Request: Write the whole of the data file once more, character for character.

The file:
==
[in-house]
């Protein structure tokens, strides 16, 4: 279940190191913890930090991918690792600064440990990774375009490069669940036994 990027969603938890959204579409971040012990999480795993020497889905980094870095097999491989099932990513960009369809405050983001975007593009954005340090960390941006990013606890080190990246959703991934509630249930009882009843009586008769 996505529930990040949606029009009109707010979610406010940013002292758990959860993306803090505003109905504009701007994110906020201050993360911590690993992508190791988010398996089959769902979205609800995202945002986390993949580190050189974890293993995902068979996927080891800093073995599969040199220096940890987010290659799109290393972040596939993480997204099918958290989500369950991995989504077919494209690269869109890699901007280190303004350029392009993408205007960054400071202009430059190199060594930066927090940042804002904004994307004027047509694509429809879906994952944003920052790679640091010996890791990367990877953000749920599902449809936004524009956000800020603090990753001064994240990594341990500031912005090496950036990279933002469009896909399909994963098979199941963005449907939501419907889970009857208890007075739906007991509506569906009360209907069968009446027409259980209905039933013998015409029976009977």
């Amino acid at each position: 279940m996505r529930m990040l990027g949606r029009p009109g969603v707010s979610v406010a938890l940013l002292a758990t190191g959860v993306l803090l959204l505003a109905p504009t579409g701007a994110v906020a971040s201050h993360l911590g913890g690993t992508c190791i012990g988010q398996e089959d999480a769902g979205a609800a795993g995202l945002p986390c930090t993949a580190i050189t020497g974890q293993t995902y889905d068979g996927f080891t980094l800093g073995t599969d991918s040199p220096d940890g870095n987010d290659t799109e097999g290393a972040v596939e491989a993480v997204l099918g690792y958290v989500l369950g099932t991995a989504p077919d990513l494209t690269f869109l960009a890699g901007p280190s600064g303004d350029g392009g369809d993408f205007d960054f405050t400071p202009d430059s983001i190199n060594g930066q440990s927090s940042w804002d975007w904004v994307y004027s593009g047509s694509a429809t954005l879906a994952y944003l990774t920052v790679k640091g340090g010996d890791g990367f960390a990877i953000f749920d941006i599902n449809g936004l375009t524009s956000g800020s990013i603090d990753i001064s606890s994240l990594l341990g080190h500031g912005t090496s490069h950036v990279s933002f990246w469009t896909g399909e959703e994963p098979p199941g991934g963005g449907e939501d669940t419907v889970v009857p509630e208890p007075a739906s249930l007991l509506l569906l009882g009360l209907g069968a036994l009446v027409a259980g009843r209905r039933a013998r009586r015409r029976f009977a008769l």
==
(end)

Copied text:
[in-house]
């Protein structure tokens, strides 16, 4: 279940190191913890930090991918690792600064440990990774375009490069669940036994 990027969603938890959204579409971040012990999480795993020497889905980094870095097999491989099932990513960009369809405050983001975007593009954005340090960390941006990013606890080190990246959703991934509630249930009882009843009586008769 996505529930990040949606029009009109707010979610406010940013002292758990959860993306803090505003109905504009701007994110906020201050993360911590690993992508190791988010398996089959769902979205609800995202945002986390993949580190050189974890293993995902068979996927080891800093073995599969040199220096940890987010290659799109290393972040596939993480997204099918958290989500369950991995989504077919494209690269869109890699901007280190303004350029392009993408205007960054400071202009430059190199060594930066927090940042804002904004994307004027047509694509429809879906994952944003920052790679640091010996890791990367990877953000749920599902449809936004524009956000800020603090990753001064994240990594341990500031912005090496950036990279933002469009896909399909994963098979199941963005449907939501419907889970009857208890007075739906007991509506569906009360209907069968009446027409259980209905039933013998015409029976009977």
């Amino acid at each position: 279940m996505r529930m990040l990027g949606r029009p009109g969603v707010s979610v406010a938890l940013l002292a758990t190191g959860v993306l803090l959204l505003a109905p504009t579409g701007a994110v906020a971040s201050h993360l911590g913890g690993t992508c190791i012990g988010q398996e089959d999480a769902g979205a609800a795993g995202l945002p986390c930090t993949a580190i050189t020497g974890q293993t995902y889905d068979g996927f080891t980094l800093g073995t599969d991918s040199p220096d940890g870095n987010d290659t799109e097999g290393a972040v596939e491989a993480v997204l099918g690792y958290v989500l369950g099932t991995a989504p077919d990513l494209t690269f869109l960009a890699g901007p280190s600064g303004d350029g392009g369809d993408f205007d960054f405050t400071p202009d430059s983001i190199n060594g930066q440990s927090s940042w804002d975007w904004v994307y004027s593009g047509s694509a429809t954005l879906a994952y944003l990774t920052v790679k640091g340090g010996d890791g990367f960390a990877i953000f749920d941006i599902n449809g936004l375009t524009s956000g800020s990013i603090d990753i001064s606890s994240l990594l341990g080190h500031g912005t090496s490069h950036v990279s933002f990246w469009t896909g399909e959703e994963p098979p199941g991934g963005g449907e939501d669940t419907v889970v009857p509630e208890p007075a739906s249930l007991l509506l569906l009882g009360l209907g069968a036994l009446v027409a259980g009843r209905r039933a013998r009586r015409r029976f009977a008769l």